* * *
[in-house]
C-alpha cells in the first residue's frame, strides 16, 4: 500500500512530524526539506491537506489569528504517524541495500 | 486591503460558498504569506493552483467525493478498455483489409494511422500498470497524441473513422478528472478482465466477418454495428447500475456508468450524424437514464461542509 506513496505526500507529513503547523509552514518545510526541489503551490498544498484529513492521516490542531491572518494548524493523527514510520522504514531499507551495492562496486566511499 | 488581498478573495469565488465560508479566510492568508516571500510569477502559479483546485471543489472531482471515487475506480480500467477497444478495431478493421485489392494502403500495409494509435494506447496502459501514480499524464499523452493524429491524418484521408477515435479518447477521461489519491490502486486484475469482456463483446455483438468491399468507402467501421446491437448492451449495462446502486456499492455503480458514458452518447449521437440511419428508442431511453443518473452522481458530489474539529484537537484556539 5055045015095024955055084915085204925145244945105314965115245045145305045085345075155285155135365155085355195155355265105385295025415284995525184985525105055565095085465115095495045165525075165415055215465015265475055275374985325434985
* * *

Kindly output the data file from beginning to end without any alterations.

[in-house]
C-alpha cells in the first residue's frame, strides 16, 4: 500500500512530524526539506491537506489569528504517524541495500 | 486591503460558498504569506493552483467525493478498455483489409494511422500498470497524441473513422478528472478482465466477418454495428447500475456508468450524424437514464461542509 506513496505526500507529513503547523509552514518545510526541489503551490498544498484529513492521516490542531491572518494548524493523527514510520522504514531499507551495492562496486566511499 | 488581498478573495469565488465560508479566510492568508516571500510569477502559479483546485471543489472531482471515487475506480480500467477497444478495431478493421485489392494502403500495409494509435494506447496502459501514480499524464499523452493524429491524418484521408477515435479518447477521461489519491490502486486484475469482456463483446455483438468491399468507402467501421446491437448492451449495462446502486456499492455503480458514458452518447449521437440511419428508442431511453443518473452522481458530489474539529484537537484556539 5055045015095024955055084915085204925145244945105314965115245045145305045085345075155285155135365155085355195155355265105385295025415284995525184985525105055565095085465115095495045165525075165415055215465015265475055275374985325434985